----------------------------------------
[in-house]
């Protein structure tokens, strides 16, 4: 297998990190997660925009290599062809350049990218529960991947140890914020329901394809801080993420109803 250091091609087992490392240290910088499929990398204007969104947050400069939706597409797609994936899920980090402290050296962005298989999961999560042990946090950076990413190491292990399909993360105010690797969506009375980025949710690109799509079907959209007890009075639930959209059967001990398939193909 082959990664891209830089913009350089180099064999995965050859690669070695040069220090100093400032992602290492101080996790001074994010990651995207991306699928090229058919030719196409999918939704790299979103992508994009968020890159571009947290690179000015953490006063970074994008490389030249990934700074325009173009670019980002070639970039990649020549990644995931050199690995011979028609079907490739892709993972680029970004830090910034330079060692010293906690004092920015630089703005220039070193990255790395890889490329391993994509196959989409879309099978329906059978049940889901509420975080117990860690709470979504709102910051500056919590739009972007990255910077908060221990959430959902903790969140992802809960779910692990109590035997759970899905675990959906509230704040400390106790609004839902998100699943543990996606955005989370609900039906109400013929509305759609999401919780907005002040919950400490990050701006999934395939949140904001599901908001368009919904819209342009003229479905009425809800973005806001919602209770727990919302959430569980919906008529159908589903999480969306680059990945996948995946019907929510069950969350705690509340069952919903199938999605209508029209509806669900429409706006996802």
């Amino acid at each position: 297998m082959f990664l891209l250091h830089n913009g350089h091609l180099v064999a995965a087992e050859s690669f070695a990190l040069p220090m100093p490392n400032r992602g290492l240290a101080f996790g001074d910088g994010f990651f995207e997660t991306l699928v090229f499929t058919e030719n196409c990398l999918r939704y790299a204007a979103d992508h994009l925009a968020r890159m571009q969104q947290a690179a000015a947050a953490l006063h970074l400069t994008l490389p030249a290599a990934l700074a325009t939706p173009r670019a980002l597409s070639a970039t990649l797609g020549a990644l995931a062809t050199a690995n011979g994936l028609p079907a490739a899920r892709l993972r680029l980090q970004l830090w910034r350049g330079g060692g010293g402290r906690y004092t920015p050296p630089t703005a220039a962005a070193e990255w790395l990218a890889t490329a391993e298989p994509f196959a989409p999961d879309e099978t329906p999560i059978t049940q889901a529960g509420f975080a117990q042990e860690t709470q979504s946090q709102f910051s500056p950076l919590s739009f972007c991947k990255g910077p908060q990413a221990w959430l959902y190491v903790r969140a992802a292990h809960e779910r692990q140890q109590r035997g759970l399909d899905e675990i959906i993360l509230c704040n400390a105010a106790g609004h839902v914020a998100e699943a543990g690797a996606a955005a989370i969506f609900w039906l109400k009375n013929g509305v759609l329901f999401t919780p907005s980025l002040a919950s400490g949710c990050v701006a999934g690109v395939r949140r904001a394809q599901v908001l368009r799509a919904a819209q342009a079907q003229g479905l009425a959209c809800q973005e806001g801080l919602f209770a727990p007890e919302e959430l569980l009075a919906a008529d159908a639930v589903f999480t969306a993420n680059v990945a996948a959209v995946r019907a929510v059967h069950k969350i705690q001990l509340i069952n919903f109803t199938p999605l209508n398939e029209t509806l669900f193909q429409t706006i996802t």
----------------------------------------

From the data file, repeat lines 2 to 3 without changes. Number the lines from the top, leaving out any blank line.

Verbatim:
């Protein structure tokens, strides 16, 4: 297998990190997660925009290599062809350049990218529960991947140890914020329901394809801080993420109803 250091091609087992490392240290910088499929990398204007969104947050400069939706597409797609994936899920980090402290050296962005298989999961999560042990946090950076990413190491292990399909993360105010690797969506009375980025949710690109799509079907959209007890009075639930959209059967001990398939193909 082959990664891209830089913009350089180099064999995965050859690669070695040069220090100093400032992602290492101080996790001074994010990651995207991306699928090229058919030719196409999918939704790299979103992508994009968020890159571009947290690179000015953490006063970074994008490389030249990934700074325009173009670019980002070639970039990649020549990644995931050199690995011979028609079907490739892709993972680029970004830090910034330079060692010293906690004092920015630089703005220039070193990255790395890889490329391993994509196959989409879309099978329906059978049940889901509420975080117990860690709470979504709102910051500056919590739009972007990255910077908060221990959430959902903790969140992802809960779910692990109590035997759970899905675990959906509230704040400390106790609004839902998100699943543990996606955005989370609900039906109400013929509305759609999401919780907005002040919950400490990050701006999934395939949140904001599901908001368009919904819209342009003229479905009425809800973005806001919602209770727990919302959430569980919906008529159908589903999480969306680059990945996948995946019907929510069950969350705690509340069952919903199938999605209508029209509806669900429409706006996802």
């Amino acid at each position: 297998m082959f990664l891209l250091h830089n913009g350089h091609l180099v064999a995965a087992e050859s690669f070695a990190l040069p220090m100093p490392n400032r992602g290492l240290a101080f996790g001074d910088g994010f990651f995207e997660t991306l699928v090229f499929t058919e030719n196409c990398l999918r939704y790299a204007a979103d992508h994009l925009a968020r890159m571009q969104q947290a690179a000015a947050a953490l006063h970074l400069t994008l490389p030249a290599a990934l700074a325009t939706p173009r670019a980002l597409s070639a970039t990649l797609g020549a990644l995931a062809t050199a690995n011979g994936l028609p079907a490739a899920r892709l993972r680029l980090q970004l830090w910034r350049g330079g060692g010293g402290r906690y004092t920015p050296p630089t703005a220039a962005a070193e990255w790395l990218a890889t490329a391993e298989p994509f196959a989409p999961d879309e099978t329906p999560i059978t049940q889901a529960g509420f975080a117990q042990e860690t709470q979504s946090q709102f910051s500056p950076l919590s739009f972007c991947k990255g910077p908060q990413a221990w959430l959902y190491v903790r969140a992802a292990h809960e779910r692990q140890q109590r035997g759970l399909d899905e675990i959906i993360l509230c704040n400390a105010a106790g609004h839902v914020a998100e699943a543990g690797a996606a955005a989370i969506f609900w039906l109400k009375n013929g509305v759609l329901f999401t919780p907005s980025l002040a919950s400490g949710c990050v701006a999934g690109v395939r949140r904001a394809q599901v908001l368009r799509a919904a819209q342009a079907q003229g479905l009425a959209c809800q973005e806001g801080l919602f209770a727990p007890e919302e959430l569980l009075a919906a008529d159908a639930v589903f999480t969306a993420n680059v990945a996948a959209v995946r019907a929510v059967h069950k969350i705690q001990l509340i069952n919903f109803t199938p999605l209508n398939e029209t509806l669900f193909q429409t706006i996802t």